Updated as per personal communication with Antoine Guyonnet (Constanza Michelle: Yokadouma, Est Province, Cameroon; February 2, 2010); April 28, 2010
Updated as per personal communication with Clay Shiroma (Haleiwa, Oahu, Hawaii, May 2011); May 15, 2011
Updated as per personal communication with Nancy Sommers (Kona, Hawaii, December 14, 2011); December 20, 2011
Updated as per personal communication with Kathleen Marchetti (Makawao, Maui, Hawaii, August 7, 2012); August 8, 2012
Updated as per personal communication with Karen Christensen (Kanoehe, Oahu, Hawaii, December 10, 2012); December 10, 2012
Updated as per personal communication with Sherm Warner (Kamuela, Big Island, Hawaii, April 10, 2014); April 11, 2014
Updated as per personal communication with Melita Counta (larvae on Nerium oleander, Nicosia, Cyprus, June 13, 2014); June 14, 2014

Deilephila nerii
(Linnaeus, 1758)
Oleander Hawk Moth

Deilephila nerii or Daphnis nerii, courtesy of Jim Snyder,
Kailua-Kona, Hawaii, December 24, 2004.

Almost all the pictures and information on this page come from Tony Pittaway.

This site has been created by Bill Oehlke at oehlkew@islandtelecom.com
Comments, suggestions and/or additional information are welcomed by Bill.


Family: Sphingidae, Latreille, 1802
Subfamily: Macroglossinae, Harris, 1839
Tribe: Macroglossini, Harris, 1839
Genus: Deilephila ...........
Species: nerii (Linnaeus, 1758)


.....It's a Wonderful World.....
copyright C. Odenkirk
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Deilephila nerii or Daphnis nerii, ventral, courtesy of Jim Snyder,
Kailua-Kona, Hawaii, December 24, 2004.


The Oleander Hawk Moth, Deilephila nerii or Daphnis nerii (Wing span: 90--110mm) is primarily associated with "the southern Mediterranean region, North Africa and the Middle East to Afghanistan (Ebert, 1969). Along the Mediterranean, there is no clear distinction between resident and migrant populations. Permanent populations exist in suitable locations in Sicily, Crete and Cyprus; however, over a number of favourable years further colonies may be established in those islands and also in southern Italy and southern Greece, all of which die out during a hard winter."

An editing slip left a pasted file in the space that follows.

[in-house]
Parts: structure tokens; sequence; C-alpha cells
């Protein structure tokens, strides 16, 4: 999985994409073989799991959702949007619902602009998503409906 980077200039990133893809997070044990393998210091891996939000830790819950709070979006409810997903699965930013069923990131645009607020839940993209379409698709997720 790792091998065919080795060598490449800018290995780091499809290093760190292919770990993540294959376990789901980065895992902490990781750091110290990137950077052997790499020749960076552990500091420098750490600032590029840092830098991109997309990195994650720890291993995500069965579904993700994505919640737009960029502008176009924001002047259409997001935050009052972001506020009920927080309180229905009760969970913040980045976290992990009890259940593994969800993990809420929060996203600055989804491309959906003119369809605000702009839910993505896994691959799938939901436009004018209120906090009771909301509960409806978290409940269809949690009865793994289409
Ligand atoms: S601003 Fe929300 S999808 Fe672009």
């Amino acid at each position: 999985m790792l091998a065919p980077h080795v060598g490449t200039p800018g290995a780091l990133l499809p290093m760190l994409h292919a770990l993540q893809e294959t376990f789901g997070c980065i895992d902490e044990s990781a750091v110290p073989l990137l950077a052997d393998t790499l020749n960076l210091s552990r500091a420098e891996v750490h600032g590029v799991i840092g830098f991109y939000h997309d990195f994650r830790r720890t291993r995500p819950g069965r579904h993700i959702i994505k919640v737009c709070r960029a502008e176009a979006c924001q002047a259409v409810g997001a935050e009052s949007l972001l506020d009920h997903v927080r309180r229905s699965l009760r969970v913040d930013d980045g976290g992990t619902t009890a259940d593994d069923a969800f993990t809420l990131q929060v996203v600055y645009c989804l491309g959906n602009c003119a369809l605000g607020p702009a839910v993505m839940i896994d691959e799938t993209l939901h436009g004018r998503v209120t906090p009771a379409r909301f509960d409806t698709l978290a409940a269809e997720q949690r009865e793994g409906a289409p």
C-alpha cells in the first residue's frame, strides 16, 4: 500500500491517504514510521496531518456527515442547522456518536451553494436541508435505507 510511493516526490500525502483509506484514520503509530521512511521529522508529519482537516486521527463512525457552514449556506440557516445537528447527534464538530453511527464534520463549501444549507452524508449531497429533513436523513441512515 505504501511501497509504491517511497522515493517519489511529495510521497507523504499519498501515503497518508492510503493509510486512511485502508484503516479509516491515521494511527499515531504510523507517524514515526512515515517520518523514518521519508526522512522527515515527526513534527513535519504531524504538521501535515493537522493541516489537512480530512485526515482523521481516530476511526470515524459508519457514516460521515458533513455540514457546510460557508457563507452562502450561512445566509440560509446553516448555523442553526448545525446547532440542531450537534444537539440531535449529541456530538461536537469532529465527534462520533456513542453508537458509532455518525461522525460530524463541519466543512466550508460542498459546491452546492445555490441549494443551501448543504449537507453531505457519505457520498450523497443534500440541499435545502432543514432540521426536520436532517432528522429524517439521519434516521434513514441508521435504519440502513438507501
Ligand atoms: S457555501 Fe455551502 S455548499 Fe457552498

Deipephila nerii Maui, Hawaii, February 2008, courtesy of Sean Demarre.

"Extra-limital range. From Afghanistan eastward to south-east Asia and the Philippines; as a migrant, it penetrates northwards into central Europe and central southern Asia. In Africa it ocurs at least as far south as southern Cameroon.

In 1974, this species was recorded as having established itself in Hawaii (Beardsley, 1979).

Deilephila nerii, Maui, Hawaii, March 2005, courtesy of John Steele, via Sally Knight-Valencia.

Deilephila nerii "rests by day, either on a solid surface or suspended among foliage with which it blends; the head is tucked in, with the thorax and abdomen raised off the underlying substrate.

Most emerge late in the evening but do not take flight until just before dawn, to feed avidly from such flowers as Nicotiana, Petunia, Lonicera, Saponaria and Mirabilis. Thereafter, flight periods are mainly just after dusk and before dawn. Under warm conditions, adults are extremely wary and, if disturbed, will take flight even during daylight hours."


The Oleander Hawk Moth probably flies from May to September to December (NS)in four or five generations.

Visit Deilephila nerii, Kona, Hawaii, December 14, 2011, courtesy of Nancy Sommers.

Daphnis nerii, Yokadouma, Est Province, Cameroon,
February 2, 2010, courtesy of Constanza Michelle, via Antoine Guyonnet.

It is found throughout its resident range between May and October; across southern Europe, sometimes in July but usually in August/September. It is rarely found north of the Alps.

The major host are the flowers and young leaves of Nerium oleander.

Deilephila nerii or Daphnis nerii, courtesy of Tony Pittaway.

Minor hostplants are Vinca, Vitis, Gardenia, Asclepias, Jasminum, Trachelospermum, Amsonia, Carissa, Tabernaemontana, Mangifera, Rhazya, Adenium, Catharanthus, Ipomoea and Thevetia. Larvae will also feed on Ligustrum ovalifolium in captivity.

Deilephila nerii, Haleiwa, Oahu, Hawaii,
May 2011, courtesy of Clay Shiroma.

Kathleen Marchetti sends the following note and images, August 8, 2012: